HONESTBEE may lose the support of its white knight, LG scion Brian Koo, the distressed startup told its creditors in an e-mail on Wednesday evening, The Business Times has learned.
In the e-mail, honestbee said that there has been a delay in working capital funds from Mr Koo’s venture firm Formation Group, as well as FLK Holdings, a US-incorporated vehicle owned by Mr Koo and Formation, which was to have financed the startup's restructuring of US$230 million in debt.
In addition, FLK and Formation are now re-considering their continued support for the company due to “the worsening Covid-19 pandemic across the world and the resulting uncertainties”, honestbee said in the e-mail.
Under honestbee’s proposed restructuring, FLK was to have injected US$7 million into the company to repay creditors owed above S$500 each, with 3 cents on the dollar in cash. honestbee was to have repaid the remainder of its debt pile via issuing creditors equity in a new entity.
Given FLK and Formation’s potential withdrawal, honestbee is requesting the court for an adjournment of its hearing on March 26, “to clarify the position” of FLK and Formation, and to potentially seek new investors for the company.
Separately, Jeffrey Wong, a former director of honestbee, is denying the startup’s allegations that he had breached his fiduciary duties during his time with the company.
On Tuesday, the startup announced that it has sent letters of demand to Mr Wong and to its former chief executive Joel Sng over the alleged breaches of fiduciary duties. The distressed startup said that it has “discovered numerous irregularities” after investigating past transactions that Mr Sng and Mr Wong were involved in during their time with the company.
Speaking to The Business Times on Wednesday, Mr Wong denied all allegations against him. He confirmed that he had received honestbee’s letter of demand, which was dated March 9, and said that he had e-mailed back a letter dated March 16 denying any breach of duties, to honestbee chief executive Ong Lay Ann.
On Wednesday evening, an honestbee spokesman told BT that the company had only received a letter by post from Mr Wong, dated March 16, on March 24.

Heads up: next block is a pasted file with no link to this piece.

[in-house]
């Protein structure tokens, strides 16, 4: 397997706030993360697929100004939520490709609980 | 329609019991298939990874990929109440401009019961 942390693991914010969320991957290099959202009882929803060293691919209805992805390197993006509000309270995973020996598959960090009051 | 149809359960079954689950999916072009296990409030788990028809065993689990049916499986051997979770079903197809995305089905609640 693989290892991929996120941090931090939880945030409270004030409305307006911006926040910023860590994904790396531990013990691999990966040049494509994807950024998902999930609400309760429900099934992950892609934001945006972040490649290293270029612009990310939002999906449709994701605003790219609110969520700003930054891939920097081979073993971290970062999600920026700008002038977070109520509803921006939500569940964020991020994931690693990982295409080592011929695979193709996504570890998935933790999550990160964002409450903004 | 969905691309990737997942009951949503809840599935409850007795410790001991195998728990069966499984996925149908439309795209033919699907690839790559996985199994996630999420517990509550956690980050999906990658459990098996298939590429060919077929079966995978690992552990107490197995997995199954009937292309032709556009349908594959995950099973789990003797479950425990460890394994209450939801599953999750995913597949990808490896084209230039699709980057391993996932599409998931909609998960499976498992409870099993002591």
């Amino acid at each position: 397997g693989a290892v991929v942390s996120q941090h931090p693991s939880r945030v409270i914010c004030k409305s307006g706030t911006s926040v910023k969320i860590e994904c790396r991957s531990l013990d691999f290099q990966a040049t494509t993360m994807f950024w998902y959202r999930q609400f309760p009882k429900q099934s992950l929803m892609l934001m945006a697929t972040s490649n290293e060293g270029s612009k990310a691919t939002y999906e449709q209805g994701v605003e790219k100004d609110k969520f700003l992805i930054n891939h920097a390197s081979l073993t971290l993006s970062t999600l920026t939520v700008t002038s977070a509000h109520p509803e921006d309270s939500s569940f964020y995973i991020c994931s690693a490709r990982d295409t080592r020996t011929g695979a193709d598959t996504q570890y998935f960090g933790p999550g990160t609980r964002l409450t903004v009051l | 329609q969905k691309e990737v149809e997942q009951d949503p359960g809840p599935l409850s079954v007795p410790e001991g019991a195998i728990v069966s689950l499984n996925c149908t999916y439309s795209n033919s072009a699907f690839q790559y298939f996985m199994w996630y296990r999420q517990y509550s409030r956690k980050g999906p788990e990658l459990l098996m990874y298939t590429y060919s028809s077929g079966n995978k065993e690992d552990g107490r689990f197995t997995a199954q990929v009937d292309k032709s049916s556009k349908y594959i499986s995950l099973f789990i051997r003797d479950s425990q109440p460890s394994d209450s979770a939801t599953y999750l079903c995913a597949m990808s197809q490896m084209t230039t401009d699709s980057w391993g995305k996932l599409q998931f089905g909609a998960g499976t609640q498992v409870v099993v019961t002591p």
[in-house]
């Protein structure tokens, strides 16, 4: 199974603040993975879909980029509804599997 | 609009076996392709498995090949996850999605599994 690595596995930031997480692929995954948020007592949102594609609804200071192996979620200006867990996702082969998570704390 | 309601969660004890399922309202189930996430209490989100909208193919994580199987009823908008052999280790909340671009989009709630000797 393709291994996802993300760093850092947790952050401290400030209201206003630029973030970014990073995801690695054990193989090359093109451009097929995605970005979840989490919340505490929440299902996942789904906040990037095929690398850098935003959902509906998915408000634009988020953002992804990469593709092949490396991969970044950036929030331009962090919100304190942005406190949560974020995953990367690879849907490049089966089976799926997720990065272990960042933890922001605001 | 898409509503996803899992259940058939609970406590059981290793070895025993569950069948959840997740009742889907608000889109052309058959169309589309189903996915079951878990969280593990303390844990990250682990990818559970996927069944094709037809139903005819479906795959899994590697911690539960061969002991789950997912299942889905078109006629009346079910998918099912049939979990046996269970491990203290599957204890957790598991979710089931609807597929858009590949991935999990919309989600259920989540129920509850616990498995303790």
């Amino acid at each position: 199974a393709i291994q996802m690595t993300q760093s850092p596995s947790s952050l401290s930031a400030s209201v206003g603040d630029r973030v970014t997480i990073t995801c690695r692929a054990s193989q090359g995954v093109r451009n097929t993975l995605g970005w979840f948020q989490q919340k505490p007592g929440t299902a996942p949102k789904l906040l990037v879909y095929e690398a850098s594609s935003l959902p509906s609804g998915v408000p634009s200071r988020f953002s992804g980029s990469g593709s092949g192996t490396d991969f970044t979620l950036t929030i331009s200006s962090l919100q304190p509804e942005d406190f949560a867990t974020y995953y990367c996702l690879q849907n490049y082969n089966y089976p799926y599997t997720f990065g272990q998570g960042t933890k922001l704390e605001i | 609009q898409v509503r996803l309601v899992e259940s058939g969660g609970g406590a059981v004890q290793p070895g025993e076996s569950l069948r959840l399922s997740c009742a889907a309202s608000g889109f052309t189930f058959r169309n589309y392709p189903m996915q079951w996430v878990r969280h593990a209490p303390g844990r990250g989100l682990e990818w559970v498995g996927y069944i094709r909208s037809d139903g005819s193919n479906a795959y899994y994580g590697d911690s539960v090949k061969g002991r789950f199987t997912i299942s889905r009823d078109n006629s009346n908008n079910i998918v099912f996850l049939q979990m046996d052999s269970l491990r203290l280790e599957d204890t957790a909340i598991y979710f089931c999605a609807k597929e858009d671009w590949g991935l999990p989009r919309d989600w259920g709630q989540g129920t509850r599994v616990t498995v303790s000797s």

Mr Sng did not respond to a request for comment from BT.
When asked if similar action has been taken against Melissa Kwee, another former director of honestbee, an honestbee spokesman said that the startup has met Ms Kwee and is still assessing its next course of action.
In its Tuesday statement, honestbee highlighted three transactions, one of which involves The Cub SG, a firm in which Mr Sng is said to own a 70 per cent stake and Mr Wong, the remainder. honestbee said that in October 2017, The Cub leased level 2 of 34 Boon Leat Terrace, along with a unit above habitat, the startup’s concept supermarket on level 1.
The startup further said that it had paid for all security deposits and transaction costs, including stamp duties, for the tenancy agreement. honestbee also said that it paid the rent and expenses of about S$51,000 per month, for a year from October 2017, as well as the premises’ architectural design fees, on behalf of The Cub.
honestbee alleges that Mr Sng did not disclose the arrangement with The Cub to the company’s then-board members or shareholders. The premises were left empty and there “was no real benefit or commercial advantage for the company”, honestbee said.
A second transaction honestbee cited in the statement was Mr Sng’s alleged purchase of a house in the Japanese ski-resort town of Niseko under his name, for which the company says it paid US$1.1 million, including acquisition tax and alongside other costs. honestbee alleges that the property had “no apparent real benefit or commercial advantage”.
The third transaction involves PayNow Pte Ltd, an e-wallet firm that honestbee said Mr Sng had incorporated in January 2017 and solely owned. honestbee says it had subscribed for a 20 per cent stake in PayNow for S$1 million, upon Mr Sng’s alleged representation that PayNow had a product ready for launch.
honestbee says that between August 2017 and February 2018, it had paid a further S$6.4 million for the purported purchase of Mr Sng’s shares in PayNow, upon the then-chief executive’s instructions. These were not disclosed to the board before September 2018, honestbee said. The startup further alleges that PayNow did not have a minimum viable product that was ready to launch at that time.
In the press release, honestbee said that the transactions flagged are non-exhaustive and that its investigations are ongoing.
In his March 16 response to honestbee, Mr Wong said: “It is surprising to me that the letter was issued without any prior discussion as some of the factual inaccuracies in the letter can be easily confirmed, and given that I have supported the company through difficult times of its board and management transition.”